I think this psalm is timeless because everyone can relate to these words.  Despair is a universal experience, isn't it?

After my mother was diagnosed with an acoustic neuroma -an ear tumor- and had brain surgery to remove it about a year ago:  I immediately realized that I had similar symptoms.  So, last July, I went to my doctor.  That was a long wait in the waiting room. They called in an audiologist, then an Ear Nose Throat Surgeon...intense and long waiting.

They wanted only to 'rule out' an acoustic neuroma.  So we thought we were coming to some resolution when we scheduled with BroMenn for an MRI.  It turned out that I didn’t have one of those...but they found a totally unrelated brain tumor in my cerebellum

It was four o'clock on a friday and I found out there was a mass in my brain.  That weekend our imaginations went wild.  My wife and I fell into the depths of waiting and waiting can cause despair.  That weekend was the longest wait of our lives.

I waited until January for a plan of action and to schedule surgery. I waited until February for my surgery.  After my surgery I thought I had made it through...but a spinal fluid leak brought me back to St. Louis for another operation in April.  It turned out that recovery is just another kind of waiting!

It wasn’t just a brain tumor that left me waiting during this past year.  Because my church knew they could no longer afford two pastors, I’ve known I was leaving Pontiac since last fall.  If there has been a theme for my year, it is waiting and despair.

Even once it was announced that I would be coming to First United Methodist Church, I found myself excited, but still on medical leave and still waiting.

Like so many people who have come before me, I identify with the Psalmist.  A psalmist who was in the depths and waiting... and waiting... and waiting, "more than the night watch waits for morning."

The psalmist reminds us of the importance of faith that a new day will come.  The psalmist reminds us that no matter how far we are lost into the depths; no matter how alone we feel, no matter how much has been placed upon us...  no matter what has set us back...   hope is the greatest ally we have.  That is to say:  leaning on God, and having faith that a new morning will come is the greatest comfort we can experience.

I imagine each person here has a time when they were in the depths and waiting.  This church has been waiting and in transition these past few months and, I imagine, there is anxiety as you wait for a new pastor.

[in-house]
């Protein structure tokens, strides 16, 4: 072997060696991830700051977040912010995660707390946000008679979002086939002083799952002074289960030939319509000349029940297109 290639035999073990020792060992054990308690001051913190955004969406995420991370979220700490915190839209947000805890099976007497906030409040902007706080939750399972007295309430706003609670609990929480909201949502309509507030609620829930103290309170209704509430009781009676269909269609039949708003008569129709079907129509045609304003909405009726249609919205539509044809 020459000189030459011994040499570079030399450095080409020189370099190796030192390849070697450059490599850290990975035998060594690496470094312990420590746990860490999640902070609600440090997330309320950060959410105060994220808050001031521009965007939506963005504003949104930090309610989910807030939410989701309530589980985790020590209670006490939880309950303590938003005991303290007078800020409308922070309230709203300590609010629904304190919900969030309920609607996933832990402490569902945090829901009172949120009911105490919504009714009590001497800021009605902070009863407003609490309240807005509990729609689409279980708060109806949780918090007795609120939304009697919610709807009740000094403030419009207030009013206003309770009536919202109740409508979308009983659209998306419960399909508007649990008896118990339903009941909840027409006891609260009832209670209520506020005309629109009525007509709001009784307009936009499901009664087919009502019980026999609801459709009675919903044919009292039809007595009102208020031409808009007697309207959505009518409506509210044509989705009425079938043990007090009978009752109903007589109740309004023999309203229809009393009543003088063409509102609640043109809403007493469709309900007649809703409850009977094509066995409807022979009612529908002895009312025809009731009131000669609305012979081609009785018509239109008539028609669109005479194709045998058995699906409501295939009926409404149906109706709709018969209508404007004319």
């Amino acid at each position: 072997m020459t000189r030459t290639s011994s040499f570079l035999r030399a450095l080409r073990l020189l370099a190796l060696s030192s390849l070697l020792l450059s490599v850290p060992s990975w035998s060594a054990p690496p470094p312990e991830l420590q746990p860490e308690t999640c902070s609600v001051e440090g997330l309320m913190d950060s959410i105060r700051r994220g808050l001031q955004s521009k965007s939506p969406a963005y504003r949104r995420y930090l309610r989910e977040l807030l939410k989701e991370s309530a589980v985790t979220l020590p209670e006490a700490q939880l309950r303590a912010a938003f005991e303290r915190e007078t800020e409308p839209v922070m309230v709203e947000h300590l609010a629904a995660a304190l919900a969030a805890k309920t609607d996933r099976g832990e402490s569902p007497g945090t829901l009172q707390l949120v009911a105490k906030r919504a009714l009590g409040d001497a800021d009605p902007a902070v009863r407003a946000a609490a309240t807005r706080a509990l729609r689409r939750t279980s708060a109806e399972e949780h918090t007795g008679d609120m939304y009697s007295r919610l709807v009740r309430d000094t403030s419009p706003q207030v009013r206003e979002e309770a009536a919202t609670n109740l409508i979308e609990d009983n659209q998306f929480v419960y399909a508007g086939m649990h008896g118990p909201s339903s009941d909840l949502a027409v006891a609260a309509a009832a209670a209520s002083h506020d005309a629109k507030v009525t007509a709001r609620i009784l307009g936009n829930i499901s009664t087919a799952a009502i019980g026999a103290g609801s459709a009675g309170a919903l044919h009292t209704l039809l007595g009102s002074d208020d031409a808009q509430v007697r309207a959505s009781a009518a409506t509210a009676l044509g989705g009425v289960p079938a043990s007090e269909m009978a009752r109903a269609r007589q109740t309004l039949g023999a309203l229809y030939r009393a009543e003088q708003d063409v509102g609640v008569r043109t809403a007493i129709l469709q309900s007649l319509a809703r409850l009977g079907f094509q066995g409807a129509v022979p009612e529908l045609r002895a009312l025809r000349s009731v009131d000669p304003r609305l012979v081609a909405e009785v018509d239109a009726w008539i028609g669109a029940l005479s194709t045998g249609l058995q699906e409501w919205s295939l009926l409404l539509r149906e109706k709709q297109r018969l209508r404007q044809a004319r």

I have faith that my appointment at Normal First United Methodist Church is the new morning I have been waiting for during this long hard period ‘in the depths.’  I have faith that the people of First Church, the community of Bloomington-Normal and the campus community will bring light into my world and strengthen my faith!

And I hope, that after months of transition and months of waiting for a new associate, that I will brighten up your world, support you in your faith, and join in your disciple-making work here in this community.

Monday, June 11, 2012

The Burden of the Pharisees


Today's Scripture:  Matthew 23:1-7

Then Jesus spoke to the crowds and his disciples,  “The legal experts and the Pharisees sit on Moses’ seat. Therefore, you must take care to do everything they say. But don’t do what they do.  For they tie together heavy packs that are impossible to carry. They put them on the shoulders of others, but are unwilling to lift a finger to move them. Everything they do, they do to be noticed by others. They make extra-wide prayer bands for their arms and long tassels for their clothes.  They love to sit in places of honor at banquets.  They love to be greeted with honor in the markets and to be addressed as ‘Rabbi.’

Today isn't going to be an academic study, so much, as a devotional look at this scripture.  I came to my devotional time and found myself in Matthew 23.  Boy did that take me down a notch!  If anyone likes being called teacher or rabbi, it's a pastor, especially us young pastors who sometimes feel we have to gain visibility and respect...

Hmmm.  Well, let's look more closely at this one line:

For they tie together heavy packs that are impossible to carry. They put them on the shoulders of others, but are unwilling to lift a finger to move them. Everything they do, they do to be noticed by others.


I know a few modern day pastors that are like this and I strive to not be like them.  Oh, but yet they are often well-liked by their congregations.  How is that?  Pastors who tell everyone what terrible sinners they are and make long list of prohibitions "tie together heavy packs that are impossible to carry" are, in fundamentalist circles, often beloved.